Mama: What would a stranger have to say to you in order for you to get into their car? I want you to think about your answer and keep it inside your head.
Betty: They’d have to offer me lots of candy and a trip to the toy store.
Lucy: We have lots of candy. You hide it in a box and only share it with me once and a while. The box doesn’t need anymore. I have too many toys…I guess they’d have to say, Hey, Kid, I have fresh, hot buttered corn on the cob.
Mama: Really, you’d get in the car with a stranger? Really, candy? Really, corn on the cob?
Over weekend’s course, we discussed the lies evil people could tell. The disguises they could wear, the facts they could learn to fool, to trick, to harm. The girls added realistic nightmare scenarios that took place within made-up episodes of Scooby Doo. The girls took this approach. It wasn’t scary, I guess, to talk about themselves as cartoon characters. I let them talk, and talk, and talk. Then, I talked about how someone people know well sometimes try to harm/hurt/take people.
I don’t know was my answer for a lot of Why?
Over weekend’s course, I let the questions come. I answered them honestly, in plain explanation. The girls made connections to literary characters like Corduroy, Knuffle Bunny. Stuffed animal lovies that had been left, taken.
In times of disbelief, we search for what we know.
I feel good I kept it casual, plain. There were no nightmares, just awareness.
When Luke returned with Tahoe’s powdery glow, he met Lucy at the door, twirling her blankie between two fingers, Daddy, did you know there’s people who take kids, harm kids?
And with this statement, a bit of her wonder and innocence fell away to know the world isn’t a complete, enchanted place.
Emotions on the island spun wild. The story landed at Washington’s head of Corrections. One small, tiny community was standing together for children, for safety, for peace. A protest was planned, then another. I missed the first protest, like a few moms I know. I was worried at the language, the impact on my girls. I wanted to go to the second, stand on a sidewalk and be a piece of a group that makes a gathering into a crowd. If ten people thought this way, each bought a friend, well, that’s a bit more sidewalk space taken up. I wondered if it was the right thing to do, the right thing for my girls to be a part of. Then I realized they had been with me since my inception of involvement.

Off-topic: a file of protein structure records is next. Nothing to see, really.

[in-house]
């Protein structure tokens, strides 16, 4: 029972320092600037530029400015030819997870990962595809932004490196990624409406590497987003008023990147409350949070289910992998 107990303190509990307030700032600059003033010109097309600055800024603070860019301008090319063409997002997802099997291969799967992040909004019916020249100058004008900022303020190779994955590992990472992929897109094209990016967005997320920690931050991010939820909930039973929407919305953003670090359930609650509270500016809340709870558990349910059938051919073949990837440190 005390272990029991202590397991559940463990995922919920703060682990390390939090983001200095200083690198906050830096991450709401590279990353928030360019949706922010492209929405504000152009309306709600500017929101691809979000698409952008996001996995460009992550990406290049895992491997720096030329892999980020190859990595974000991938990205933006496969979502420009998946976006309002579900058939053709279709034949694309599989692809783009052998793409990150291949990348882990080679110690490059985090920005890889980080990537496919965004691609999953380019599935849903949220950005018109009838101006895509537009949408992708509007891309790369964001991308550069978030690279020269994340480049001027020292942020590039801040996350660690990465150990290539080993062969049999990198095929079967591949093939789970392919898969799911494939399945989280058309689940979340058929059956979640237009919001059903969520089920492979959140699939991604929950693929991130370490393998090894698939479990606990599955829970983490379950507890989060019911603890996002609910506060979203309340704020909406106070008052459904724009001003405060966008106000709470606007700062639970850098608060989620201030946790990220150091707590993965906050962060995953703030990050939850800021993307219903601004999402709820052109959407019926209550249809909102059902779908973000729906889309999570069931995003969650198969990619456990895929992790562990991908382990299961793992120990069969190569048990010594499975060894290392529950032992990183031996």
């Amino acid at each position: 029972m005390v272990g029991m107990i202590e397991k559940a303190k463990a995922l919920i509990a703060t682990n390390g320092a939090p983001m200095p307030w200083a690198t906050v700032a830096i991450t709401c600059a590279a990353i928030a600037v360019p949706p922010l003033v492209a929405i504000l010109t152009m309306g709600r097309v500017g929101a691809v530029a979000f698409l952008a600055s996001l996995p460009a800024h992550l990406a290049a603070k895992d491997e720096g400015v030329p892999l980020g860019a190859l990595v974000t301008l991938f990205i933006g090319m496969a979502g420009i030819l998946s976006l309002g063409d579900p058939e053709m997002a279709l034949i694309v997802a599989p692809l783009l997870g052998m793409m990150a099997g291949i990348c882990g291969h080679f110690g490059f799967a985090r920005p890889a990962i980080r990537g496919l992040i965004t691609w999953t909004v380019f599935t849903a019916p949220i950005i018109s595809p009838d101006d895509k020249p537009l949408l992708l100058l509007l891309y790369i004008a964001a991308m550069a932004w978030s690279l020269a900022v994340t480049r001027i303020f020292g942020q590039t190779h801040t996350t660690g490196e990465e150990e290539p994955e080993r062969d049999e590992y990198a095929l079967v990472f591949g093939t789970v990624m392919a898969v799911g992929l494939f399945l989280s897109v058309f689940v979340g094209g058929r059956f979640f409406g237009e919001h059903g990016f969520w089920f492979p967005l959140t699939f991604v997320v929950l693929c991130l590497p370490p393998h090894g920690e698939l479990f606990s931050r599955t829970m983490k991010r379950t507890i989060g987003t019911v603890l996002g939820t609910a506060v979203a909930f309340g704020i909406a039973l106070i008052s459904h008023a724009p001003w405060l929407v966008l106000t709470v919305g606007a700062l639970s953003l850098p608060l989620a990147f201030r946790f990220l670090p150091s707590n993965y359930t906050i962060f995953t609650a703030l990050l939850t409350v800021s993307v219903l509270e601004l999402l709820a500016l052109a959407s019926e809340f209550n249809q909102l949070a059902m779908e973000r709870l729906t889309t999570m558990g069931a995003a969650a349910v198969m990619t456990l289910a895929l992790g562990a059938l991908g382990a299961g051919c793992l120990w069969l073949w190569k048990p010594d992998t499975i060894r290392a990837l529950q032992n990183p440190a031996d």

Luke and I decided we wanted to teach our ladies to stand up and stand together to have your voices heard. You should stand beside others who want a safer, proactive community. We told them it’s important to stand tall to make a difference and to try to change action when you know what’s right. But, our girls didn’t need the details of convictions.
I trusted it would be peaceful to stand beside island mamas and island papas for a safer place.
As I walked with my three ladies, aged six and under, holding two signs we’d made the night before, I crossed my fingers that I’d made the right choice to come. I was worried those who supported this predator would be there with signs of their own. I worried about Olive’s happiness, after all, it was her nap time and she wasn’t so excited about the crowd, the cold wind. In this crowd I saw other babies, other toddlers, other kindergartners, parents, grandparents, neighbors.
Lucy wanted granola bars, to play peek-a-boo behind the picket signs and collect acorns. The swift, salt gusts made sign holding tough. Approaching the second hour, she was crying cold, nap-ready. Maybe I shouldn’t have brought her, I though, until while walking back to our van,
Mama, did we do it? There were so many of us. I think we made that person not come! We’re a little safer!
I know quite a few folks who didn’t attend the protest, the meetings.
But, they supported those who did. There’s strength in all numbers, and strength in knowing you’re not alone. And support has so many threads. For this I am so thankful.
Over 200 people attended the island meetings. We poured out our fears, facts and beliefs about a safer, stronger community. It was emotional, it was upsetting. The Department of Corrections said there was a 99% chance the predator wouldn’t move here because, in large part, to our fact-based emails and involvement.
The mother clutching a sippy cup, asking about the 1% chance, asking about her would-be next door neighbor, asking about after 22 months of probation, how this offender is able to move here got me. She could be, before long, holding this cup in another light, blinds taut, or never willing to run inside for second’s time to fetch a phone’s ring, water’s sip, while her swing set is full.
Today, at noon’s hour, we learned the Level III Offender will not move to our island while under his 22 months of probation. But, the battle isn’t over. Celebrating now, yes, but in awareness that dialogue and training needs to occur in our community.
If a probationary sex offender is attempting to move to your community, band together. Email, call. Gather facts on area children, part-time children (visiting grandparents, nieces and nephews) to the closely impacted neighborhood. Seek legal advice, alert the media. Protest. Open lines of communication with the Department of Corrections.
Change happens when your voices are heard.